Reversing the Fourth Circuit Court’s decision to extend the WSLA to civil offenses, the Supreme Court unanimously held in that the WSLA only applies to criminal offenses, meaning the WSLA does not suspend the statute of limitation for an individual action brought under the FCA.  The Supreme Court further held that the False Claim’s Act’s first-to-file bar applies only while related claims are active.  Once the first filed case is settled or dismissed, the bar does not apply.

In 2005, the whistleblower, Carter, filed a qui tam complaint alleging that his former employer fraudulently charged the U.S. government for water purification services inadequately or fraudulently performed during the Iraq War.  Nearing trial, the complaint (Carter I) was dismissed under the first-to-file rule based on an earlier filing with similar claims in United States ex rel. Thorpe v. Halliburton Co., No. 05-cv-08924 (C.D. Cal., filed Dec. 23, 2005).

A federal court in Pennsylvania recently ruled that counterclaims against the whistleblower filed by the target of a whistleblower action can survive. The United States District Court for the Eastern District of Pennsylvania, in United States of America ex rel. Lorraine Notorfransesco v. Surgical Monitoring Association, Inc., et al. (Tucker, C.J.) has denied a motion by the whistleblower, Lorraine Notorfransesco, to dismiss counterclaims made by her former employer, Surgical Monitoring Association (“SMA”).  While the recent ruling seems to suggest that potential whistleblowers would be dissuaded from “blowing the whistle” for fear of being retaliated, the ruling is not exactly as controversial as it seems.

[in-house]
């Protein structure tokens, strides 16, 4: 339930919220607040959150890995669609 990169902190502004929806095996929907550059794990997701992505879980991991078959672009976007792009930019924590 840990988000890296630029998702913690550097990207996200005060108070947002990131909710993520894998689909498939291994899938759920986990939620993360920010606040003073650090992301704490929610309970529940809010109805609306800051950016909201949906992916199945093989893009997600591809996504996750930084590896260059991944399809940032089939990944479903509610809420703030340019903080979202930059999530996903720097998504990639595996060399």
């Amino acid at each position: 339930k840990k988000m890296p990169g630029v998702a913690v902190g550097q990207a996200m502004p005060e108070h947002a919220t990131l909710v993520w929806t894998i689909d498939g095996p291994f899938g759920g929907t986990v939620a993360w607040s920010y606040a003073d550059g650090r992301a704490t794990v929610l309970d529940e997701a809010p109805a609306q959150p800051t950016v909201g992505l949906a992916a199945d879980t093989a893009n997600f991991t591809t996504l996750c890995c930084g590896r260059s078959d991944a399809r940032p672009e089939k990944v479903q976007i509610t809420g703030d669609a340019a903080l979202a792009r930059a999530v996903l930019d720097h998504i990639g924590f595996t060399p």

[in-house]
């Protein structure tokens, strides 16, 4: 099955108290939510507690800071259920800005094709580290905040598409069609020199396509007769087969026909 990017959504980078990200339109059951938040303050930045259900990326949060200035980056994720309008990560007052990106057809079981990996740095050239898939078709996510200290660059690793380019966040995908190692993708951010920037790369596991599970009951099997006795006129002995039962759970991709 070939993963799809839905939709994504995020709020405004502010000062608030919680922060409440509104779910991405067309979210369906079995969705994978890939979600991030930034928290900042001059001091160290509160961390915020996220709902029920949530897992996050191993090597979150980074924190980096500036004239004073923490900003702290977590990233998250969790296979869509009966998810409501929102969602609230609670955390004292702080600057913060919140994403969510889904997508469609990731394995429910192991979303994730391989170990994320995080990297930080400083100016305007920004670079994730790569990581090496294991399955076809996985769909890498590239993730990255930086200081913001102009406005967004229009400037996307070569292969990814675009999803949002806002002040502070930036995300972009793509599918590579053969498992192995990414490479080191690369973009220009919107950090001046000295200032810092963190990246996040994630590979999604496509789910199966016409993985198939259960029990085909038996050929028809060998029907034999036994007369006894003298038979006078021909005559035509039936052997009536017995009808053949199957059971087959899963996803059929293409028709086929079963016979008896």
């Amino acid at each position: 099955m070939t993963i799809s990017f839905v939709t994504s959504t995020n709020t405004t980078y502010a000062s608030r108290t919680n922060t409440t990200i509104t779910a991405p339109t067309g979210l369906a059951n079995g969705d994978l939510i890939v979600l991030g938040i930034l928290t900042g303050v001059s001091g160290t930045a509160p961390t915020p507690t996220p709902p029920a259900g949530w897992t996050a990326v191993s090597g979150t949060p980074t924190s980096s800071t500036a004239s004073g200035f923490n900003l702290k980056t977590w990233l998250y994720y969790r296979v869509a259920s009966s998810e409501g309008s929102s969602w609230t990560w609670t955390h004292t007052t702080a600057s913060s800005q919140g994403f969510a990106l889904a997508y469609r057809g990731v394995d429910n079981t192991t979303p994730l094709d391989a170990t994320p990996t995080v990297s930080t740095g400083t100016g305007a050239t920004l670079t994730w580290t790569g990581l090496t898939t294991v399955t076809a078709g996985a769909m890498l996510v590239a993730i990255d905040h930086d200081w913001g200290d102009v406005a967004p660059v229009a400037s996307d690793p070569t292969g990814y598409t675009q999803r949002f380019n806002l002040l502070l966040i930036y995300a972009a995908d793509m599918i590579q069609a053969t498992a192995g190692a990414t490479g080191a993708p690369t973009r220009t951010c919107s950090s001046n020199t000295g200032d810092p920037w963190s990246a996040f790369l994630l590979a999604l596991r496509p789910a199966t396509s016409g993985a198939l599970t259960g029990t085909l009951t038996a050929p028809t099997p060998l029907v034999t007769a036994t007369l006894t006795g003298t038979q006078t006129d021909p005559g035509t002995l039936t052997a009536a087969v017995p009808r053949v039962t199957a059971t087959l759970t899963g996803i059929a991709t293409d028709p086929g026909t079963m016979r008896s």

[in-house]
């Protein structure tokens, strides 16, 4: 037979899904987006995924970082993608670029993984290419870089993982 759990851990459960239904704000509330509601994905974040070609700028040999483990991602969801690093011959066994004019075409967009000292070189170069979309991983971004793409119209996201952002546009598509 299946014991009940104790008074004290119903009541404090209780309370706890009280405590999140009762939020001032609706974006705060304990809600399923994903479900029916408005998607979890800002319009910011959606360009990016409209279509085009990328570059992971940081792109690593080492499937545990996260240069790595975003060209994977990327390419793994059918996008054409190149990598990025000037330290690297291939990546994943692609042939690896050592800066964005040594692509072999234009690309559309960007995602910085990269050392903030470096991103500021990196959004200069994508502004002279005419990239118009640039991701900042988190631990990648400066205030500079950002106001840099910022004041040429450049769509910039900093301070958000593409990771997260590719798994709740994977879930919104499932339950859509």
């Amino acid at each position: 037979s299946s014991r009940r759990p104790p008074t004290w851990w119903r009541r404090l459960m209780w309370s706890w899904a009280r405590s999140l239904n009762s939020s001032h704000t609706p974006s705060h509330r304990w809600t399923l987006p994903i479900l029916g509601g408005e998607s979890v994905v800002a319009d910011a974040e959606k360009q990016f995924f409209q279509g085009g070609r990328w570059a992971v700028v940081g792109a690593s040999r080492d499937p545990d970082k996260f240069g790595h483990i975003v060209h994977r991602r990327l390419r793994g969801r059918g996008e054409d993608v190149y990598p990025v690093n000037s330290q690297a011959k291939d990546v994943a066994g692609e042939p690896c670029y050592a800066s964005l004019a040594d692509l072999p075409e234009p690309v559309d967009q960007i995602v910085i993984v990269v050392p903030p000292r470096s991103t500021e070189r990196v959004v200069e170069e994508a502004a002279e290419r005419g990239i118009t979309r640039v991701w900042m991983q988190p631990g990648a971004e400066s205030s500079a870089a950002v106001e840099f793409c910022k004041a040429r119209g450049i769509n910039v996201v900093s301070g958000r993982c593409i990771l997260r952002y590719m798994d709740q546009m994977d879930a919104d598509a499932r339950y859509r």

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Another day, another whistleblower claim, as increased action continues on qui tam front.  A bus driver named Robert Dukin drove for the Mount Olive school district from 2007 to 2010 but he claims he was let go for reporting unsafe working conditions of his vehicle.  Dukin v. Mount Olive Twp. Bd. of Ed. came about as a result of a number of events…

Bus Driver Whistleblower

Another day, another whistleblower claim, as increased action continues on qui tam front.  A bus driver named Robert Dukin drove for the Mount Olive school district from 2007 to 2010 but he claims he was let go for reporting unsafe working conditions of his vehicle.  Continue reading ›

by Edward Kang

Discovery to be Coordinated in Massive $11 Billion Whistleblower Suit

Discovery should be coordinated in two qui tam cases filed against Education Management Corp., or EDMC, an education company…

U.S. District Judge Terrence McVerry of the Western District of Pennsylvania has ruled that discovery should be coordinated in two qui tam cases filed against Education Management Corp., or EDMC, an education company based out of Pittsburgh.  Two former recruiters of the massive campus manager which runs over 100 campuses nationwide allege that EDMC violated the Higher Education Act in using incentives to college recruiters based upon how many students they were able to draw.  Continue reading ›